The yield of nasopharyngeal bacteria from culture compared to polymerase chain reaction in South African children with lower respiratory tract infection

Master Thesis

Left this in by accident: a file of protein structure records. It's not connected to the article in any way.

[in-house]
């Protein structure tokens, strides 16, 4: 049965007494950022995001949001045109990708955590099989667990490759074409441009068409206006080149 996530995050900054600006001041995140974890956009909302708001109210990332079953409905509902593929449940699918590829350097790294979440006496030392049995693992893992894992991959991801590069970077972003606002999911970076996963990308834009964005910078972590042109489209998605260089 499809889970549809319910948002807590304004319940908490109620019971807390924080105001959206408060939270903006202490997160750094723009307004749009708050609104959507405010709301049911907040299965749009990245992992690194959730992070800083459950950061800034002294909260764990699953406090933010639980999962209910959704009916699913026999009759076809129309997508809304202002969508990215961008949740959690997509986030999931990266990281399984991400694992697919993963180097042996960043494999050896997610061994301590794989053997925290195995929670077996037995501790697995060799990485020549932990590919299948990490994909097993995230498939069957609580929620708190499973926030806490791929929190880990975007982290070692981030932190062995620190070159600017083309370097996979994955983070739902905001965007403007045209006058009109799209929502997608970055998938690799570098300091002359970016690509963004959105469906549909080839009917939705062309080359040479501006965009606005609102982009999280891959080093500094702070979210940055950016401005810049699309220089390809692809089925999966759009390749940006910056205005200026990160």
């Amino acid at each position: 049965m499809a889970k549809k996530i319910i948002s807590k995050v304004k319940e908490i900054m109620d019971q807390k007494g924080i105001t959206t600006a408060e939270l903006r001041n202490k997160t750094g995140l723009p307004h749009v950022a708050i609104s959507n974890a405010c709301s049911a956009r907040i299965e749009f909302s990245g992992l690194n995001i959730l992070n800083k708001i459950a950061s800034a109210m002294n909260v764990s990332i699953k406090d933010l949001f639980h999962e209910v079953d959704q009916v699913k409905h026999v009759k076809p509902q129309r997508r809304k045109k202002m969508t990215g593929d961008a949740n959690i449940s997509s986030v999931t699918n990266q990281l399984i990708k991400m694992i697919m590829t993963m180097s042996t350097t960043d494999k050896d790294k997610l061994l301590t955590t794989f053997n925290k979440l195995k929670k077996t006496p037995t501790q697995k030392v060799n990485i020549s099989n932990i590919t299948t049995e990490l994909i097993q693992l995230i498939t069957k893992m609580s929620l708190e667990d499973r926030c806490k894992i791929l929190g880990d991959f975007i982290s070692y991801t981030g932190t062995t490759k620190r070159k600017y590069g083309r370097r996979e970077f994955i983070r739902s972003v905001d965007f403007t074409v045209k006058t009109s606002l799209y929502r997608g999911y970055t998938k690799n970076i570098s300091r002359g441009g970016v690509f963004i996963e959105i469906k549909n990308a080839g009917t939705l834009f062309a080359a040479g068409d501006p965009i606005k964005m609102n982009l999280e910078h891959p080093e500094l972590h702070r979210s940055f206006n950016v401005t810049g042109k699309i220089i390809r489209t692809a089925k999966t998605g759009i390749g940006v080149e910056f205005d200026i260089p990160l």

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Background Lower respiratory tract infection (LRTI) is a major cause of morbidity and mortality in children under 5 years of age. Bacterial pathogens contribute significantly to this process. Culture of respiratory tract specimens is labour-intensive and slow. Polymerase chain reaction (PCR) is comparatively, a rapid, sensitive method of detecting low levels of nucleic acid for clinically relevant bacteria. This study compares the yield of bacteria obtained from culture and the FTDResp33 multiplex PCR of nasopharyngeal swabs (NPs) during LRTI episodes in children, in the Drakenstein Child Health Study. Methods At each episode of LRTI, 2 NPs were obtained, one for culture and one for PCR testing. Bacterial yields and concordance for the 5 commonest bacteria were compared using frequencies and proportions. Results From 13th August 2012 to 23rd November 2020, there were 859 episodes of LRTI in 434 children [median age 9.2 (IQR 3.8; 18.9) months; 0.2% HIV-infected]. S. pneumoniae, S. aureus, M. catarrhalis, H. influenzae and K. pneumoniae were the predominant bacteria detected by either method. Concordance between culture and PCR for S. pneumoniae, S. aureus, and K. pneumoniae was 84.9%, 89.7% and 86.3% respectively. Culture and PCR for H. influenzae had a concordance of 76.9%. The greatest discordance between culture and PCR was for the detection of M. catarrhalis (34.4%). Median bacterial loads on PCR for all 5 organisms were significantly associated with semi-quantitative culture results (p<0.001 for each). Adjusting for age and hospitalization, children on antibiotics at the time of sampling, had a reduced chance of having a positive culture (OR 0.1; 95% CI 0.1-0.4), and a reduction in PCR yield (OR 0.8; 95% CI 0.4-1.6). Conclusion: Significant concordance existed between PCR and culture for 4 of the 5 common bacteria, affirming PCR as a comparable method of testing to culture.